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Poster Abstracts

A roadmap to assess patient experience with person-centered integrated care: when, what and how?


Reham Abdelhalim ,

University of Toronto, CA
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Agnes Grudniewicz,

University of Ottawa, CA
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Kerry Kuluski,

University of Toronto, CA
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Walter Wodchis

University of Toronto, CA
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Introduction: Person-centered integrated care (PC-IC) is a concept combining person-centeredness and integrated care to better improve care for people with complex health and social needs. The World Health Organization describes PC-IC as “health services that are managed and delivered in a way so that patients receive both preventive and curative services according to their needs over time that is coordinated across different levels of the health system”. Following this definition, evaluation of PC-IC should include the patients’ experiences with their care. When attempting to assess patient experience (PE) with PC-IC there is a lack of guidance on what to measure, when and how. Our study fills this gap by proposing a roadmap to guide the assessment of PE with PC-IC.

Methods: We reviewed peer-reviewed and grey literature that looked at PE with PC-IC by searching Medline and CINAHL and consulting with experts on seminal work in the field. We included theoretical papers and tools that were used to assess PE in an PC-IC setting. We then synthesized this literature to answer: “what”, “when,” and “how” to assess PE with PC-IC.

Results: We found that PE with PC-IC depends on two main factors. The first is related to social and demographic characteristics. These characteristics influence PE through two mechanisms; patient goals and expectations. The second factor is related to the organizations that provide PC-IC including culture, norms, resources, type and number of partnering organizations. Organizational factors affect PE by shaping the processes of care which affects PE through various mechanisms as communication, continuity of care, shared-decision making and patient- involvement. We also concluded that PC-IC should be looked at as a process rather than an event in the patient’s trajectory and thus assessment of PE with PC-IC should be process-based not event-based. Additionally, PE with PC-IC is a dynamic outcome that can change over time and measuring it continuously would be the preferred approach. Finally, combining qualitative and quantitative approaches gives the best understanding of PE. Our results will serve as a roadmap for PC-IC designers, implementers, and evaluators on how to assess patient experience.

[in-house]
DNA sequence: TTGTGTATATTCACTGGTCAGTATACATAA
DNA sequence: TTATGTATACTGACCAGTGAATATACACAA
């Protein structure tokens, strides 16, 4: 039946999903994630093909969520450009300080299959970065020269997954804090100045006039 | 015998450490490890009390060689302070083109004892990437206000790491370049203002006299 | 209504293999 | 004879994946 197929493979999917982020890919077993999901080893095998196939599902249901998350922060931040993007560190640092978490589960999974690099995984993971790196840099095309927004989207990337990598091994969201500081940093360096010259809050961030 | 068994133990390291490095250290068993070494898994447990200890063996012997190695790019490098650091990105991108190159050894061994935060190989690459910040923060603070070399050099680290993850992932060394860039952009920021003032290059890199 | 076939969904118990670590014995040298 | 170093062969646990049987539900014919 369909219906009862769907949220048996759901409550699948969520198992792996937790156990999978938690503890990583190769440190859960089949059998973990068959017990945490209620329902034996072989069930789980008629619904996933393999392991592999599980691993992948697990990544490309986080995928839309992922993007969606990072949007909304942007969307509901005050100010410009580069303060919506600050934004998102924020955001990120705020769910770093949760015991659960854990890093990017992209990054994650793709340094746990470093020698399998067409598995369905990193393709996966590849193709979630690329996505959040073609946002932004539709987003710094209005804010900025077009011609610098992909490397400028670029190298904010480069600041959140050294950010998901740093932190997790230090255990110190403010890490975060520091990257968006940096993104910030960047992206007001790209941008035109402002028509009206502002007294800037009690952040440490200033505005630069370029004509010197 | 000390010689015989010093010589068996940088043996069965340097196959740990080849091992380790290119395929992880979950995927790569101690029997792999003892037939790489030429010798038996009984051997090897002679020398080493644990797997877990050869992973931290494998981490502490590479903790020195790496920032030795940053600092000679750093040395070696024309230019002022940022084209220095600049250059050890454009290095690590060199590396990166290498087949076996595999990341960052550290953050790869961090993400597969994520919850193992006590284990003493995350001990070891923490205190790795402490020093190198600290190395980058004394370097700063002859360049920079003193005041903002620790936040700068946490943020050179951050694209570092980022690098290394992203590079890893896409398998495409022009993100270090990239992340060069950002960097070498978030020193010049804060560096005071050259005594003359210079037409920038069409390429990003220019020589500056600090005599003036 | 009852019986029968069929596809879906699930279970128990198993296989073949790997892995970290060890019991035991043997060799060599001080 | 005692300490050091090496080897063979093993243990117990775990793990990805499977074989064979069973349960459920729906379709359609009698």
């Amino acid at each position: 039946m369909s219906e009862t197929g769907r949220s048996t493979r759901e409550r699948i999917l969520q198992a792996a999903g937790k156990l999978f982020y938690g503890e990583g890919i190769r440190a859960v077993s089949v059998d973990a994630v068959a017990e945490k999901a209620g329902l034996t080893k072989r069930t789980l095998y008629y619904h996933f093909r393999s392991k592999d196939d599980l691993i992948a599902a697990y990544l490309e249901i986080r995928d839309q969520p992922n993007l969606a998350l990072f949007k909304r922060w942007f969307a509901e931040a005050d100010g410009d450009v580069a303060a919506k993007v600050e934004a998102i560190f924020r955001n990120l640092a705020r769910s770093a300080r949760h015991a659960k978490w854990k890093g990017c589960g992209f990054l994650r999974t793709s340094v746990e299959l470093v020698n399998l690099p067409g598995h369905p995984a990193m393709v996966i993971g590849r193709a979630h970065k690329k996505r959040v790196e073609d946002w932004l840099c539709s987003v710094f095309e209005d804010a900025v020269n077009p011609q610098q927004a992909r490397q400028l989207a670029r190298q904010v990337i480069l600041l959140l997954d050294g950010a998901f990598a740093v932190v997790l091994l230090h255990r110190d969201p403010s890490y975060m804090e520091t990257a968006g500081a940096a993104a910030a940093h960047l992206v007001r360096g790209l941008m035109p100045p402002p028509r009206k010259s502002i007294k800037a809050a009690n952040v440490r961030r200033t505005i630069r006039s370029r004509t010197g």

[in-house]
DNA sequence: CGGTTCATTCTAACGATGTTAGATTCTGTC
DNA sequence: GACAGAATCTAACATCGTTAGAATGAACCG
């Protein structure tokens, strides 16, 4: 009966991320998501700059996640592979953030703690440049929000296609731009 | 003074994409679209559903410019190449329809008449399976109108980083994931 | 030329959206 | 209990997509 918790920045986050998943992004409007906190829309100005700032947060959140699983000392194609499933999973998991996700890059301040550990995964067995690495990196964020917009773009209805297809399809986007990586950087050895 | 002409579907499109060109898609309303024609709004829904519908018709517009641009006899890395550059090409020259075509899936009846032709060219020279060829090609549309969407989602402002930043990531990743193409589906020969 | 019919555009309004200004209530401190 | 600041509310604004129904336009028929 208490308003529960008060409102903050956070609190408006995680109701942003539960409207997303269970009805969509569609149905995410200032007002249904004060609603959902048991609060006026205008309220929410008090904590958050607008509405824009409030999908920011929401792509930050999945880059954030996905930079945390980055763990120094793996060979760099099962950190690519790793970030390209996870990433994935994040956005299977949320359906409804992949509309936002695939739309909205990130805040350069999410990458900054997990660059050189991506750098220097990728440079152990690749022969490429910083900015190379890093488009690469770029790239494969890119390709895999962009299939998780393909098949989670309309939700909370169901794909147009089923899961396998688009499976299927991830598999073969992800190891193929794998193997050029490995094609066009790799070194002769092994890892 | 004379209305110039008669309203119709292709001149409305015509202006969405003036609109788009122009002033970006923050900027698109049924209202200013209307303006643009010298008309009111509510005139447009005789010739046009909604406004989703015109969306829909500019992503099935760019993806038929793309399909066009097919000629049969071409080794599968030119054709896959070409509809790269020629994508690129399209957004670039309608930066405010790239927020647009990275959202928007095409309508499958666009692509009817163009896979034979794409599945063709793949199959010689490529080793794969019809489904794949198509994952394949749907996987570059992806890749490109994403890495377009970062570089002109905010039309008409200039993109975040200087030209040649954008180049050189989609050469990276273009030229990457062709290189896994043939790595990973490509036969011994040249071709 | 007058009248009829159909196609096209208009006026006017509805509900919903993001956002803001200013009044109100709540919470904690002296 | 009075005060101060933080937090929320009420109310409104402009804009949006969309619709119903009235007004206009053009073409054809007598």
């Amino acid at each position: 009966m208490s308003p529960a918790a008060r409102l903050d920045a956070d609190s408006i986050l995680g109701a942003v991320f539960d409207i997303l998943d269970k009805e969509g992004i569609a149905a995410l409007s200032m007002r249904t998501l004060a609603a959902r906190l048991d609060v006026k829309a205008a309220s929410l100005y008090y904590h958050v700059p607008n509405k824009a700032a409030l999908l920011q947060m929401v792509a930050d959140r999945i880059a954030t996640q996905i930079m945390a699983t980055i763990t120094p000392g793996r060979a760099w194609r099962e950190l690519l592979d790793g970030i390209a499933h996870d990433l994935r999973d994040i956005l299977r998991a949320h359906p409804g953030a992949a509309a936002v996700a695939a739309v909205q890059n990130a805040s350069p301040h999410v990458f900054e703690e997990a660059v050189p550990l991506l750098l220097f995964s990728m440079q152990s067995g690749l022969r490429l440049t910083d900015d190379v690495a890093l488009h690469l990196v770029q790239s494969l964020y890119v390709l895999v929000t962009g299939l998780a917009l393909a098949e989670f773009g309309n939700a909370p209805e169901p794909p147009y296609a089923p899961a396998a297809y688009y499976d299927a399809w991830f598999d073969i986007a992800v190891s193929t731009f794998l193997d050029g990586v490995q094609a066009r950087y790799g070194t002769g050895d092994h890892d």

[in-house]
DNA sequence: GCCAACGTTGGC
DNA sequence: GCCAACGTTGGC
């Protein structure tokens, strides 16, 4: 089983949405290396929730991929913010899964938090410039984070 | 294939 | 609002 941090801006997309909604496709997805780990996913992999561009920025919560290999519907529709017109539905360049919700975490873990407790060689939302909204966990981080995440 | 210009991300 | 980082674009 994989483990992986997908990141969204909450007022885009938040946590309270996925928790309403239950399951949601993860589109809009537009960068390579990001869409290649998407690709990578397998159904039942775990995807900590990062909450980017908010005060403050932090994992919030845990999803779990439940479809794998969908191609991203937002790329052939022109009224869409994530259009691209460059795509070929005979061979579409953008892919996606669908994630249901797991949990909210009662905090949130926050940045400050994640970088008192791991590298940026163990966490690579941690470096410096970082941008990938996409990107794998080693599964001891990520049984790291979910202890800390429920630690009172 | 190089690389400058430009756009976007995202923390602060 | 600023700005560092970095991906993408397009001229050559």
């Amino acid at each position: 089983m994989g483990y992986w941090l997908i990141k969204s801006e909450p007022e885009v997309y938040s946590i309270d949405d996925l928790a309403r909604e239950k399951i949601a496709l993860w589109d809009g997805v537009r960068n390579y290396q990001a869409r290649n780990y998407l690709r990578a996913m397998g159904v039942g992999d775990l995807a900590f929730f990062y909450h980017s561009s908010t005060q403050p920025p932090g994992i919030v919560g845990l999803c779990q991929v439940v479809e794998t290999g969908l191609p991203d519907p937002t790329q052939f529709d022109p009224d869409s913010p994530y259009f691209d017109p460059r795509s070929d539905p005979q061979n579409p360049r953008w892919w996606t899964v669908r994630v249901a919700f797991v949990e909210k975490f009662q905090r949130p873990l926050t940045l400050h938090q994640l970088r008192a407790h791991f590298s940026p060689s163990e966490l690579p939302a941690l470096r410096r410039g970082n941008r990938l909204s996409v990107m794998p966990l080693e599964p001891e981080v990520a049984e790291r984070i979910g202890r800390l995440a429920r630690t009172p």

Discussions: Existing tools for measuring PE with PC-IC are often missing the main factors identified in our review. For example, most tools focus on the event of care (e.g. “during your last visit” rather than the process e.g. “organizing your care”. Also, they rarely include patients' social characteristics . Additionally, these tools rarely assess achieving patient goals rather than organizational or system goals.

Conclusions: We created a roadmap that can guide building and evaluating tools used to assess PE with PC-IC.

Lessons learned: For assessing PE with PC-IC to be successful, the tools used should be built on a comprehensive conceptualization of PC-IC, be conducted at the right time and use the appropriate methods.

Limitations: We may have missed important studies or tools that were not identified by our search

Future research: Future work can use this roadmap to construct a framework that can be used to create and evaluate tools that assess PE with PC-IC.

How to Cite: Abdelhalim R, Grudniewicz A, Kuluski K, Wodchis W. A roadmap to assess patient experience with person-centered integrated care: when, what and how?. International Journal of Integrated Care. 2019;19(4):420. DOI:
Published on 08 Aug 2019.


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